Ylvis Explained

Posted on 27. Jul, 2014 by in Humor, Music, Politics

YlvisAfter Ylvis had the whole world wondering WHAT DOES THE FOX SAY? back in September 2013, the Norwegian comedy band have been enjoying global stardom. They have been guests at American talkshows, and their other songs have received many clicks on YouTube. Selv om de synger på engelsk (even if they sing in English), there are a couple of words and cultural references which may confuse Non-Norwegians. Jeg skal prøve å forklare dem: (I’ll try to explain them:)




The Cabin 

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• This is a perfect parody of hytta, the place where many Norwegians go when they have some days off and need to relax. The point is to enjoy naturen (Nature) and spend some quality time with your family or friends. With all the beautiful sceneries in Norway, you don’t need a lot of entertainment, a game of kinasjakk (china chess) or a kortspill (a deck of cards) might be enough. Many people keep their cabins a bit ”primitive” on purpose, even if they could afford to buy new cutlery etc. An awful lot of Norwegians seem to have this romantic idea of conquering steep mountains, being alone in the woods among wild animals, etc. To people who haven’t spent time in Norway I guess Ylvis are quite right that the whole hytte thing may look like a joke! :-)

• At 3:53 there are the strange lyrics You know there’s no such thing as bad weather/Only bad kleather.This is a fun way of ”translating” a proverb every Norwegian knows: Det finnes ikke dårlig vær/Bare dårlige klær. ”There’s no bad weather, only bad clothes.” (Strangely, Norwegian children aren’t always motivated when their parents tell them this!)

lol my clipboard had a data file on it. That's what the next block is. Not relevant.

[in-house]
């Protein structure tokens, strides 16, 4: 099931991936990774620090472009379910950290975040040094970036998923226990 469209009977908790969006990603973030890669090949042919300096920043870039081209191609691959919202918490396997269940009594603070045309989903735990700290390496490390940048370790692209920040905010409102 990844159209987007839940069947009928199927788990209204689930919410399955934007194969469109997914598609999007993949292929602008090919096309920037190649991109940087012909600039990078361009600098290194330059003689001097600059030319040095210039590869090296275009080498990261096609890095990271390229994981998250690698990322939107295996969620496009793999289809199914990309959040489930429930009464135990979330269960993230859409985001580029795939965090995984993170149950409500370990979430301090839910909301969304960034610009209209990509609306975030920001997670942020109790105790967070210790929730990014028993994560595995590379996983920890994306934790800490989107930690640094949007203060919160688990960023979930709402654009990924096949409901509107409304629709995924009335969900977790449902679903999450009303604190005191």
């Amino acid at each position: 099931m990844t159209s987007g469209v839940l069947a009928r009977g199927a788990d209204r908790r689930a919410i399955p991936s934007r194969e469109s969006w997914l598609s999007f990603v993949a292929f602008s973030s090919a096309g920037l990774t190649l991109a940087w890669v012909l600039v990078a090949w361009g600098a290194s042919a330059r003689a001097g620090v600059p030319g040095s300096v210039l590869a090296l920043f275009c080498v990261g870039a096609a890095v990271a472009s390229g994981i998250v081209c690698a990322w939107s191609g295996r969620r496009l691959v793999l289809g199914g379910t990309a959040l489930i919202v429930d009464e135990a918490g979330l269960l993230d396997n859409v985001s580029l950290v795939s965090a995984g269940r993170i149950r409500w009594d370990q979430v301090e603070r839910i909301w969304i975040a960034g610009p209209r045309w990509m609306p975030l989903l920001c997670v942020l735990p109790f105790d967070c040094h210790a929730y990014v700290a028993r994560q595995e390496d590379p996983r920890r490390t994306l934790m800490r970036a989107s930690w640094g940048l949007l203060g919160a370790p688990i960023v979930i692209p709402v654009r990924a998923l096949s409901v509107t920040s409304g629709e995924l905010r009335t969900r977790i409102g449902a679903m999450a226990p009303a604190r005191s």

Jan Egeland

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JePak (128)

The real Jan Egeland.

• Mr. Egeland is a Norwegian politician who’s done a lot of work as fredsmegler (peace mediator) in FN (Forente Nasjoner = United Nations). I guess the rest Ylvis are singing about him is a bit exaggerated, but anyway, it’s nice that they highlight one of all those silent, hardworking helter (heroes) you don’t normally hear about. The fun part here for Norwegians is the mock-American pronunciation: In Norwegian, the name is pronounced [yaan EHghelann] (hard G and dark A’s).

The Oslo treaty plan refers to the ”Oslo Accord” in 1993. It was an attempt to make fred (peace) between Israelis and Palestinians.

Gahr Støre refers to Jonas Gahr Støre, who used to be the Norwegian utenriksminister (Minister of Foreign Affairs, 2005-2012).

Not a daddy’s boy like Jens refers to the former statsminister (PM) Jens Stoltenberg [Yens…], the son of the legendary politician Thorvald Stoltenberg.


And finally…

• Ylvis is pronounced with the same vowel sound as in lys: Round your lips to blow a kiss, then say eee without changing your lips’ position.

A love letter to høyfjellet

Posted on 30. Jun, 2014 by in Nature

Høyfjellet at Hardangervidda (Photo courtesy of Christian Theede Christiansen on Flickr.)

Høyfjellet at Hardangervidda (Photo courtesy of Christian Theede Christiansen
on Flickr.)

According to the late Norwegian singer and humorous writer Odd Børretzen, the first Norwegians were nuts: With istida (the Ice Age) coming to an end in Europe, do you think these sturdy fellows stayed to enjoy the sunny lands in central Europe? Nope, instead they followed the retiring is (ice) on its path nordover (northwards) to de ugjestfrie fjella (the unwelcoming mountains) of Norway-to-be, where kulda (the cold) and the sparse soil made life an uphill struggle… (Of course, the stereotypical nordmann – Norwegian – loves climbing hills and mountains!)